Love: Season 1I was admittedly digging deep in my Netflix queue in watching this one. Love is not only ungoogleable, it is so deeply entrenched in the tropes of modern cable television that it just kinda hurts. Sort of ugly, funny, but damaged guy falls in love with the beautiful, but deeply damaged, woman. Lots of awkwardness, mostly of a sexual nature (this is Judd Apatow, after all) ensues and everyone cringes and laughs uneasily as little, clearly-written-in-a-writer’s-room vignettes play out, some successfully and others feeling like retreads a few degrees off from other Apatow scenes. I’m just not sure we need another one of these shows, do we? The “hot-but-crazy” broad with a dark secret that comes out at all the wrong times and inevitably rears its head just when you think the laughs are going to win the day. And the Larry David type just thrown into a different situation. You know the guy. Really mostly right in every situation, but bungles in his delivery and ends up just pissing everyone off and making an ass of himself. Granted, by making him a struggling writer whose day job is working as on on-set tutor to spoiled child actors, we give him that bit of sympathy that Costanza and the uber-wealthy Larry David never got. of course writers writing about struggling writers is yet another trope that we could probably do without.

This all said, the cast saves what would otherwise be a samey-samey mashup of slice-of-life LA and a slightly raunchy rom-com and elevates it to something that feels warmer and more engaging than it should otherwise be. Gillian Jacobs, whom I’m mostly familiar with through Community, plays the seemingly hip, individualistic free spirit in her usual kind of tossed-off, semi-frantic manner that never compromises intelligence, but shows a depth of character that always bubbles under the surface. There is some heavier stuff that transpires, but she manages that comedic/serious balance that in other hands could sink the show in melodrama. Paul Rust I’m less familiar with, but his relatability and everyman nerdiness (kind of smart, but not overly-smart or deeper than he needs to be) feels lived in and honest. The issue here is the two of them together. Why, in the name of whatever, would these two people be into each other? The neurotic energy and general disdain for each other and themselves makes us wonder why there is any spark whatsoever. I mean we can kind of understand Rust’s character’s attraction to her on a physical level and the excitement her craziness might bring to his otherwise staid life, but what’s the attraction on the other side? The chemistry and attraction — ironically in a show called “Love” — just feels a little contrived and forced; a way to lock these two decent, comedic actors into situations where they can bob and weave like a 1940s silver screen couple and then devolve into some My So Called Life territory as season one wraps up.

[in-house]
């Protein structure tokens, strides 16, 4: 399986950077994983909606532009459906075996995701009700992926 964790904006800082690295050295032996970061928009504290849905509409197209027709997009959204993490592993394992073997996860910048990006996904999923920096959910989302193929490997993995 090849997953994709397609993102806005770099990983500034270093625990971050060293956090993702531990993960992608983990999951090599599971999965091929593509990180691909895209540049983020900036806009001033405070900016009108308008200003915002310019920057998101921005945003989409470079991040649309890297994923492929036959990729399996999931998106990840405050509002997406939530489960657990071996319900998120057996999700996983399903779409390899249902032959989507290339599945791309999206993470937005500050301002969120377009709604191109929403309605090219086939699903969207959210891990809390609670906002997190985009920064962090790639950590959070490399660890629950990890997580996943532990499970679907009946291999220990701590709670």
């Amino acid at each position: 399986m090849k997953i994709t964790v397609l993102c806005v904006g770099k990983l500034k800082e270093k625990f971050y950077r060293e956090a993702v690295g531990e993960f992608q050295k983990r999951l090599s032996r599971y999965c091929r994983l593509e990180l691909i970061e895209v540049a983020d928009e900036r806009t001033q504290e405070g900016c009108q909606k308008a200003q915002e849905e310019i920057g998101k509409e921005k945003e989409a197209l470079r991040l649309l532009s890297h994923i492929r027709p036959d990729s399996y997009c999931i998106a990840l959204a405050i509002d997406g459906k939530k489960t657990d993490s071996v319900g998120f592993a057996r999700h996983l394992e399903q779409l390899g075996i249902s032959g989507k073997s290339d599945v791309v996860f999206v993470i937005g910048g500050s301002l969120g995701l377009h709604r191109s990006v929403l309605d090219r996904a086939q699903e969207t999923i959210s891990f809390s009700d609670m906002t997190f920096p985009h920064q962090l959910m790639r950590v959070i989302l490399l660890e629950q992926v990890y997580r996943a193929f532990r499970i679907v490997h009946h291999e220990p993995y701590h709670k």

It’ll be interesting to watch where this series goes in season two. The [not surprising] revelation at the end of season one seems to have it going in the wrong direction, sending it into that more serious place that so many of the recent cable and Netflix comedy series have gone. I suppose these slice-of-life, young-people-in-love (but only kind of in love) shows need to also explore the deeper themes that couples face, but sometimes we want an escape that doesn’t have to delve into the things that we watch tv to escape.